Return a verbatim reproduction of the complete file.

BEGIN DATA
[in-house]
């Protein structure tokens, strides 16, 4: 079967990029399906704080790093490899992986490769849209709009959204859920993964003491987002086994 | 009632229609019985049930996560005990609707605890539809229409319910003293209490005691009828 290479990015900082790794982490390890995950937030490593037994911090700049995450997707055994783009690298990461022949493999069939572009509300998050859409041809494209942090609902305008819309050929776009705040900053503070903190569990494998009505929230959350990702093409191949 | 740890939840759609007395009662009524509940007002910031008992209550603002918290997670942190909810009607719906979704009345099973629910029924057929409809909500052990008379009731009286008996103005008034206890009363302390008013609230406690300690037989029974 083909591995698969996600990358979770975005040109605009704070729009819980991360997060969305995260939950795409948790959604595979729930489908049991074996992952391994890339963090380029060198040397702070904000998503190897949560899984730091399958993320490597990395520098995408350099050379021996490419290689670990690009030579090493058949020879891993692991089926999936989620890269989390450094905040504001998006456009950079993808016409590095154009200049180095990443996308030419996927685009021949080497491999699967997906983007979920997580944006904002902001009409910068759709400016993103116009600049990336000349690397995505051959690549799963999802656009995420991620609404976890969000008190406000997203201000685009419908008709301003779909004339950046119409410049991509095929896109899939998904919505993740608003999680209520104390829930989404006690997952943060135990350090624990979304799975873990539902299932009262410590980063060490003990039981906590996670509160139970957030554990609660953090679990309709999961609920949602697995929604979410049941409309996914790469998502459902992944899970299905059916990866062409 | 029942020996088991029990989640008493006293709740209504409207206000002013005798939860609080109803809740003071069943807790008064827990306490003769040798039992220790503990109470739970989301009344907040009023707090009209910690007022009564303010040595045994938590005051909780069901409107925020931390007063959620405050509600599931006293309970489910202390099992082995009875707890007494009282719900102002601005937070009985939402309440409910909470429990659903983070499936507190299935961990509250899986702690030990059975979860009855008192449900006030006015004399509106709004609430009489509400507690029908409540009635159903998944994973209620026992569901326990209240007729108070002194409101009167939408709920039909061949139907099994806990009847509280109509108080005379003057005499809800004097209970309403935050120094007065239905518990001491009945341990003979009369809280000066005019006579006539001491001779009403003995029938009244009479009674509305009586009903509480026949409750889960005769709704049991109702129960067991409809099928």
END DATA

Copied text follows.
[in-house]
């Protein structure tokens, strides 16, 4: 079967990029399906704080790093490899992986490769849209709009959204859920993964003491987002086994 | 009632229609019985049930996560005990609707605890539809229409319910003293209490005691009828 290479990015900082790794982490390890995950937030490593037994911090700049995450997707055994783009690298990461022949493999069939572009509300998050859409041809494209942090609902305008819309050929776009705040900053503070903190569990494998009505929230959350990702093409191949 | 740890939840759609007395009662009524509940007002910031008992209550603002918290997670942190909810009607719906979704009345099973629910029924057929409809909500052990008379009731009286008996103005008034206890009363302390008013609230406690300690037989029974 083909591995698969996600990358979770975005040109605009704070729009819980991360997060969305995260939950795409948790959604595979729930489908049991074996992952391994890339963090380029060198040397702070904000998503190897949560899984730091399958993320490597990395520098995408350099050379021996490419290689670990690009030579090493058949020879891993692991089926999936989620890269989390450094905040504001998006456009950079993808016409590095154009200049180095990443996308030419996927685009021949080497491999699967997906983007979920997580944006904002902001009409910068759709400016993103116009600049990336000349690397995505051959690549799963999802656009995420991620609404976890969000008190406000997203201000685009419908008709301003779909004339950046119409410049991509095929896109899939998904919505993740608003999680209520104390829930989404006690997952943060135990350090624990979304799975873990539902299932009262410590980063060490003990039981906590996670509160139970957030554990609660953090679990309709999961609920949602697995929604979410049941409309996914790469998502459902992944899970299905059916990866062409 | 029942020996088991029990989640008493006293709740209504409207206000002013005798939860609080109803809740003071069943807790008064827990306490003769040798039992220790503990109470739970989301009344907040009023707090009209910690007022009564303010040595045994938590005051909780069901409107925020931390007063959620405050509600599931006293309970489910202390099992082995009875707890007494009282719900102002601005937070009985939402309440409910909470429990659903983070499936507190299935961990509250899986702690030990059975979860009855008192449900006030006015004399509106709004609430009489509400507690029908409540009635159903998944994973209620026992569901326990209240007729108070002194409101009167939408709920039909061949139907099994806990009847509280109509108080005379003057005499809800004097209970309403935050120094007065239905518990001491009945341990003979009369809280000066005019006579006539001491001779009403003995029938009244009479009674509305009586009903509480026949409750889960005769709704049991109702129960067991409809099928």